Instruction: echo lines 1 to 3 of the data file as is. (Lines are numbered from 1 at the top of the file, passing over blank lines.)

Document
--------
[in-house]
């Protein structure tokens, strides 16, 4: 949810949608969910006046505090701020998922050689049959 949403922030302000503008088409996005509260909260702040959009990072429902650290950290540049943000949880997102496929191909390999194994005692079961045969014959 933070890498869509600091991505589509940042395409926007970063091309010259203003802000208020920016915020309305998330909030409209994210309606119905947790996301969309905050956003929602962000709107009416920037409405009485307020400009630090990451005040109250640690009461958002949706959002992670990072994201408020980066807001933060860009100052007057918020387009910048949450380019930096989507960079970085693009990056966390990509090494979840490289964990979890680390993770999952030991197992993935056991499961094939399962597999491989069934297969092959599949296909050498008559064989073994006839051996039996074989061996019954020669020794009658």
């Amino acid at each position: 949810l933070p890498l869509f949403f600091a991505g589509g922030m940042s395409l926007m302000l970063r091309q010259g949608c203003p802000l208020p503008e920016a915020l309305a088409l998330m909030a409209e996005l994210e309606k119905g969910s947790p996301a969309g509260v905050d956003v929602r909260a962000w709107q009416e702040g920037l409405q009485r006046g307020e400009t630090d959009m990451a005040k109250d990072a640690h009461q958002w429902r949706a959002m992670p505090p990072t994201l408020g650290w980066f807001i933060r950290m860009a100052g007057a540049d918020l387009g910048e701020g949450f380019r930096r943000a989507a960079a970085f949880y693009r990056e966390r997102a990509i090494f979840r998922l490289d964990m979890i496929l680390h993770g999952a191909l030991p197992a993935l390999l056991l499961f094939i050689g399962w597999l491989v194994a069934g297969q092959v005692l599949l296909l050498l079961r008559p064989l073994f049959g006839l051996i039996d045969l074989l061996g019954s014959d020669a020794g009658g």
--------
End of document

[in-house]
């Protein structure tokens, strides 16, 4: 949810949608969910006046505090701020998922050689049959 949403922030302000503008088409996005509260909260702040959009990072429902650290950290540049943000949880997102496929191909390999194994005692079961045969014959 933070890498869509600091991505589509940042395409926007970063091309010259203003802000208020920016915020309305998330909030409209994210309606119905947790996301969309905050956003929602962000709107009416920037409405009485307020400009630090990451005040109250640690009461958002949706959002992670990072994201408020980066807001933060860009100052007057918020387009910048949450380019930096989507960079970085693009990056966390990509090494979840490289964990979890680390993770999952030991197992993935056991499961094939399962597999491989069934297969092959599949296909050498008559064989073994006839051996039996074989061996019954020669020794009658």
């Amino acid at each position: 949810l933070p890498l869509f949403f600091a991505g589509g922030m940042s395409l926007m302000l970063r091309q010259g949608c203003p802000l208020p503008e920016a915020l309305a088409l998330m909030a409209e996005l994210e309606k119905g969910s947790p996301a969309g509260v905050d956003v929602r909260a962000w709107q009416e702040g920037l409405q009485r006046g307020e400009t630090d959009m990451a005040k109250d990072a640690h009461q958002w429902r949706a959002m992670p505090p990072t994201l408020g650290w980066f807001i933060r950290m860009a100052g007057a540049d918020l387009g910048e701020g949450f380019r930096r943000a989507a960079a970085f949880y693009r990056e966390r997102a990509i090494f979840r998922l490289d964990m979890i496929l680390h993770g999952a191909l030991p197992a993935l390999l056991l499961f094939i050689g399962w597999l491989v194994a069934g297969q092959v005692l599949l296909l050498l079961r008559p064989l073994f049959g006839l051996i039996d045969l074989l061996g019954s014959d020669a020794g009658g």